Through a bomb-sight darkly

As the conference of geographers came to a close, and the attendees began to turn their attention to enjoying the Louisiana weather or checking in for their flights home, Donald Trump shot missiles into Syria. It was an eerie repetition. At just the same time last year, with the conference in Boston rather than New Orleans, the same president had shot the same missiles into the same country. I had to check the news archives from 2017 to convince myself that it had really happened just like that the year before. Then, I had been sitting in the Boston Public Library, down the street from the conference, reading with disgust the commentary offered by mainstream pundits, many of whom had suddenly decided that Trump was no longer a stump-fingered moron, but in fact a brave “Presidential” sort of man simply by dint of having ordered some generals to reduce Syrian neighborhoods to rubble. This time, I was doing the same thing in the Charlotte airport on my layover home.

What made the experience all the more unsettling, in 2017 as in 2018, was the contrast between the conference—where we almost universally agreed that Trump is a psychopath, that American imperialism is whipped up by racism and greed—and the world that kept thundering along outside, totally regardless of the conclusions that we were pronouncing under fluorescent lights in dingily-carpeted rooms with names like Woodleaf or Constitution D. Is the modern nation-state better understood in terms of Foucault’s biopower, or should we pay more attention to the masculinist project of capitalist spatial order? We anxiously go back and forth on these questions in New Orleans, and in Homs a few more chunks of cement are ricocheted through a few more Syrian bodies.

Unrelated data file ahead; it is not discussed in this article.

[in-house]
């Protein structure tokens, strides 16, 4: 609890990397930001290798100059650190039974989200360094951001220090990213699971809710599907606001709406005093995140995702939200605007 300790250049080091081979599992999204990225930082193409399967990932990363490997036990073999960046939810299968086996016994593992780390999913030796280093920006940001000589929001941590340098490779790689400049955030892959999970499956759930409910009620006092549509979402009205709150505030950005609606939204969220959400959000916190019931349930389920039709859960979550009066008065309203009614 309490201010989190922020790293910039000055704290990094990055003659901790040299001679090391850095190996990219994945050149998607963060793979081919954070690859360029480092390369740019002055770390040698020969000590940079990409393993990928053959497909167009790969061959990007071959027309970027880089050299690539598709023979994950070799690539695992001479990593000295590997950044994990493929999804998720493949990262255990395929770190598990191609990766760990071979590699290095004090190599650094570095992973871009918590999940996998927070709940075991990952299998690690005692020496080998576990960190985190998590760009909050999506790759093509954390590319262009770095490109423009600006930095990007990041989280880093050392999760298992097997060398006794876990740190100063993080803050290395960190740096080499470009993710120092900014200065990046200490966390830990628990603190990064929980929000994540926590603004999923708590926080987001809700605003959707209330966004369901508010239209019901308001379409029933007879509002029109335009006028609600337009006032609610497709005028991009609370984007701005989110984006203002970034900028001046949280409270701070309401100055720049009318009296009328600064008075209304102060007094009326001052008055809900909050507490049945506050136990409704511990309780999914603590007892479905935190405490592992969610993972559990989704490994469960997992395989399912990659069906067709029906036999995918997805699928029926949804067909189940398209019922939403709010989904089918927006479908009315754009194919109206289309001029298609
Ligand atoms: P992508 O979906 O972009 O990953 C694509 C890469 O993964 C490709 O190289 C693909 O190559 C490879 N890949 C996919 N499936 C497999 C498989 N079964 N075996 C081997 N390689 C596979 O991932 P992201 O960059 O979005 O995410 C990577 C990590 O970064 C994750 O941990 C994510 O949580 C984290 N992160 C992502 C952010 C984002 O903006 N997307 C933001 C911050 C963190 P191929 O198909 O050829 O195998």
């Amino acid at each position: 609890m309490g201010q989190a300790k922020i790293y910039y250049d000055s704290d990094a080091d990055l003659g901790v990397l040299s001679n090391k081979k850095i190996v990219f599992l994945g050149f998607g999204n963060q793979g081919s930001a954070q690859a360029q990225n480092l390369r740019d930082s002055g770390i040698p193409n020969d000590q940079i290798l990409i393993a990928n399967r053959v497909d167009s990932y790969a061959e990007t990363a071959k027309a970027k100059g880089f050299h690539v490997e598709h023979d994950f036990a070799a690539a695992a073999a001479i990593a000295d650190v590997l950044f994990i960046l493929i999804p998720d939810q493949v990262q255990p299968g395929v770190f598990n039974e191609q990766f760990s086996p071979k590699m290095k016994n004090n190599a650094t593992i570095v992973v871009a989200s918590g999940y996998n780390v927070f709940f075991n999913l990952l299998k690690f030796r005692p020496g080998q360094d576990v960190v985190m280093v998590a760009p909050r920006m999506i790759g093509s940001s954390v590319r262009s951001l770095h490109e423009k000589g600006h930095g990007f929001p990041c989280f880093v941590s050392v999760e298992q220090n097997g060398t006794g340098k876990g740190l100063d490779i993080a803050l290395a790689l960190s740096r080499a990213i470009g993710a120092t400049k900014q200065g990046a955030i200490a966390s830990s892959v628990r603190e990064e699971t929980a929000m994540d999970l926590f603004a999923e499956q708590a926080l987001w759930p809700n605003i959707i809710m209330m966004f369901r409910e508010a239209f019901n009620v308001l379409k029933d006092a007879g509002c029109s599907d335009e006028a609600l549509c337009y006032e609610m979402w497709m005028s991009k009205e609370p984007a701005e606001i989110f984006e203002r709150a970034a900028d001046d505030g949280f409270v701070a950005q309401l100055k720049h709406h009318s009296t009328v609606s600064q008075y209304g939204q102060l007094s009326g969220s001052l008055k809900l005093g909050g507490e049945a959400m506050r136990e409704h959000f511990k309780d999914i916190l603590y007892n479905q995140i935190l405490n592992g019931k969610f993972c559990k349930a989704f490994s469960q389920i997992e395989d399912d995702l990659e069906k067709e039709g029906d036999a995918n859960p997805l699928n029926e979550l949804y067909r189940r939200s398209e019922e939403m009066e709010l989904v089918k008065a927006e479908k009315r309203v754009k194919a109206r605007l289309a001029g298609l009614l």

Meanwhile, the American press takes a break from pointing out that Trump is gross and stupid, and stands to salute the flag under the glow of tracer bullets. We go back to our gala dinners, trying to figure out which department is throwing the best party, with the most free drink tickets and the most substantial snack tray.

How can all these things occupy the universe at the same time? In the New Orleans Marriott, we debate whether to call our present era the Anthropocene or the Capitalocene or the Plantationocene or something else. On CNN, the talking heads debate whether Trump’s action “sends a signal” to Assad. On the streets of Damascus, a family debates whether to finally flee the country. The simultaneity of it all is too much.

I don’t mean to bash academia for its familiar characteristics of obscurity and otherworldliness. My own research is plenty obscure and otherworldly, too. But there is something about its ineffectiveness that is feels horribly obvious as the inertia of the American war machine lurches onward at the same time that we congratulate one another from the safety of podiums emblazoned with the logos of corporate hotel chains. The points of view that we take for granted are simply not the points of view that exert much power on the world, and for every critical geographer trying to slice the theoretical distinction between two subfields ever more thinly, there are ten businessmen investing in defense-company stocks and a hundred voters who think that Tomahawk missiles are inspiring symbols of American might.

I often think of the story in which Stalin crosses Boris Pasternak’s name off of the list of writers to be purged with the comment “Do not touch this cloud dweller.” Sometimes I feel like our safety, our comfort, our titled awards and expensed hotel stays and free drink tickets, are on account of our cloud-dwelling. If we really threatened to overturn the intertwined projects of imperialism, capitalism, militarism, racism, sexism, and so on, we would be purged. But so long as we are just debating whether this author or that one coined the superior neologism, we are preserved—and so is the brutality of the world.

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